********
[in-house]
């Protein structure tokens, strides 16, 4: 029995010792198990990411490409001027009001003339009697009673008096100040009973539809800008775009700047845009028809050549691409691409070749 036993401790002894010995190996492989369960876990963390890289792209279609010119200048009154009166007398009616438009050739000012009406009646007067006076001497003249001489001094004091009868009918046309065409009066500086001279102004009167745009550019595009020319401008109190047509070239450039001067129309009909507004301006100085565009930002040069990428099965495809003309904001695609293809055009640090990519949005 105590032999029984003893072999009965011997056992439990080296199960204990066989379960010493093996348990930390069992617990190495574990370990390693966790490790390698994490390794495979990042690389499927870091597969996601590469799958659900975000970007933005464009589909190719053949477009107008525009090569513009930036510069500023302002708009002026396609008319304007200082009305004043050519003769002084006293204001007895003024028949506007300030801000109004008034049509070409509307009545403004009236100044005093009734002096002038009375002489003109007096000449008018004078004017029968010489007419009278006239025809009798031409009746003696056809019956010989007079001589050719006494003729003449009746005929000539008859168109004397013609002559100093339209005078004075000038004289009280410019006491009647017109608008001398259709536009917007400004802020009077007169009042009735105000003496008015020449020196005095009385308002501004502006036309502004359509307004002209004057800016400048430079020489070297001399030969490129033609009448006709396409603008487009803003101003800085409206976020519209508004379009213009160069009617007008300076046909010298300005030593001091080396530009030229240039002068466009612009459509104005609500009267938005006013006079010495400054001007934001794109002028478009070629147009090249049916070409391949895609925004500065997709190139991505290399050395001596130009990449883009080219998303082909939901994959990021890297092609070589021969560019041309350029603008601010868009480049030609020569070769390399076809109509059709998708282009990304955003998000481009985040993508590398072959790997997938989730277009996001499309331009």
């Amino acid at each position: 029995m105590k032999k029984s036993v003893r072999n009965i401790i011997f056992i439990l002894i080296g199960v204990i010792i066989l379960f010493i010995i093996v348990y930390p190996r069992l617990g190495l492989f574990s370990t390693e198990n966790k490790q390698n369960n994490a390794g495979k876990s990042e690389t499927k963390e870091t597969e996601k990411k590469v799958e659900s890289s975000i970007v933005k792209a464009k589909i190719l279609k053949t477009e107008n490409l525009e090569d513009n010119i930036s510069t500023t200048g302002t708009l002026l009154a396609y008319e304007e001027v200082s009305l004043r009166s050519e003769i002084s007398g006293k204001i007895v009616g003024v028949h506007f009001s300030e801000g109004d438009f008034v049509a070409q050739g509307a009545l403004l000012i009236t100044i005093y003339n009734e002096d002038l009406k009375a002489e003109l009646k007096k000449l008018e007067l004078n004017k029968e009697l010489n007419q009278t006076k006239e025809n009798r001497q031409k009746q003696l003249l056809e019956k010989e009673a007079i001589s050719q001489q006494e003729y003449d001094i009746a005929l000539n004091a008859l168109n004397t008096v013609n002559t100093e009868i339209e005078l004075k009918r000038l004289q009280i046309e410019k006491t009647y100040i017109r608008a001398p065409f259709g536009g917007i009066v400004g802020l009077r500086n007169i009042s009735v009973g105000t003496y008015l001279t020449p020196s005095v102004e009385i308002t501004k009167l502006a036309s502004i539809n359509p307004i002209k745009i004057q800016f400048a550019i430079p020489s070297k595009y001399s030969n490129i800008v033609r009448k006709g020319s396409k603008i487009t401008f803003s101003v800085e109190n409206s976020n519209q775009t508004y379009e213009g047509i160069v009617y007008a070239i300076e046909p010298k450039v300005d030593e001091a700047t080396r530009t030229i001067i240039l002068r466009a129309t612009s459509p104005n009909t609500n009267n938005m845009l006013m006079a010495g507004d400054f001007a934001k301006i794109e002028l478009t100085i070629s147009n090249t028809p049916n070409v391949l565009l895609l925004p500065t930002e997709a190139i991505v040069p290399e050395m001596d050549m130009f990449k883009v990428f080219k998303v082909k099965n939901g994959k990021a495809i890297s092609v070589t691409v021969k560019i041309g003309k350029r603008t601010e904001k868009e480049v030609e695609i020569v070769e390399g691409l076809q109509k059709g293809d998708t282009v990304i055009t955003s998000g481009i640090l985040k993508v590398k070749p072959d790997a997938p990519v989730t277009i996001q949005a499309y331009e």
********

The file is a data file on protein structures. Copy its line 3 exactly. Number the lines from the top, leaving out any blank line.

């Amino acid at each position: 029995m105590k032999k029984s036993v003893r072999n009965i401790i011997f056992i439990l002894i080296g199960v204990i010792i066989l379960f010493i010995i093996v348990y930390p190996r069992l617990g190495l492989f574990s370990t390693e198990n966790k490790q390698n369960n994490a390794g495979k876990s990042e690389t499927k963390e870091t597969e996601k990411k590469v799958e659900s890289s975000i970007v933005k792209a464009k589909i190719l279609k053949t477009e107008n490409l525009e090569d513009n010119i930036s510069t500023t200048g302002t708009l002026l009154a396609y008319e304007e001027v200082s009305l004043r009166s050519e003769i002084s007398g006293k204001i007895v009616g003024v028949h506007f009001s300030e801000g109004d438009f008034v049509a070409q050739g509307a009545l403004l000012i009236t100044i005093y003339n009734e002096d002038l009406k009375a002489e003109l009646k007096k000449l008018e007067l004078n004017k029968e009697l010489n007419q009278t006076k006239e025809n009798r001497q031409k009746q003696l003249l056809e019956k010989e009673a007079i001589s050719q001489q006494e003729y003449d001094i009746a005929l000539n004091a008859l168109n004397t008096v013609n002559t100093e009868i339209e005078l004075k009918r000038l004289q009280i046309e410019k006491t009647y100040i017109r608008a001398p065409f259709g536009g917007i009066v400004g802020l009077r500086n007169i009042s009735v009973g105000t003496y008015l001279t020449p020196s005095v102004e009385i308002t501004k009167l502006a036309s502004i539809n359509p307004i002209k745009i004057q800016f400048a550019i430079p020489s070297k595009y001399s030969n490129i800008v033609r009448k006709g020319s396409k603008i487009t401008f803003s101003v800085e109190n409206s976020n519209q775009t508004y379009e213009g047509i160069v009617y007008a070239i300076e046909p010298k450039v300005d030593e001091a700047t080396r530009t030229i001067i240039l002068r466009a129309t612009s459509p104005n009909t609500n009267n938005m845009l006013m006079a010495g507004d400054f001007a934001k301006i794109e002028l478009t100085i070629s147009n090249t028809p049916n070409v391949l565009l895609l925004p500065t930002e997709a190139i991505v040069p290399e050395m001596d050549m130009f990449k883009v990428f080219k998303v082909k099965n939901g994959k990021a495809i890297s092609v070589t691409v021969k560019i041309g003309k350029r603008t601010e904001k868009e480049v030609e695609i020569v070769e390399g691409l076809q109509k059709g293809d998708t282009v990304i055009t955003s998000g481009i640090l985040k993508v590398k070749p072959d790997a997938p990519v989730t277009i996001q949005a499309y331009e």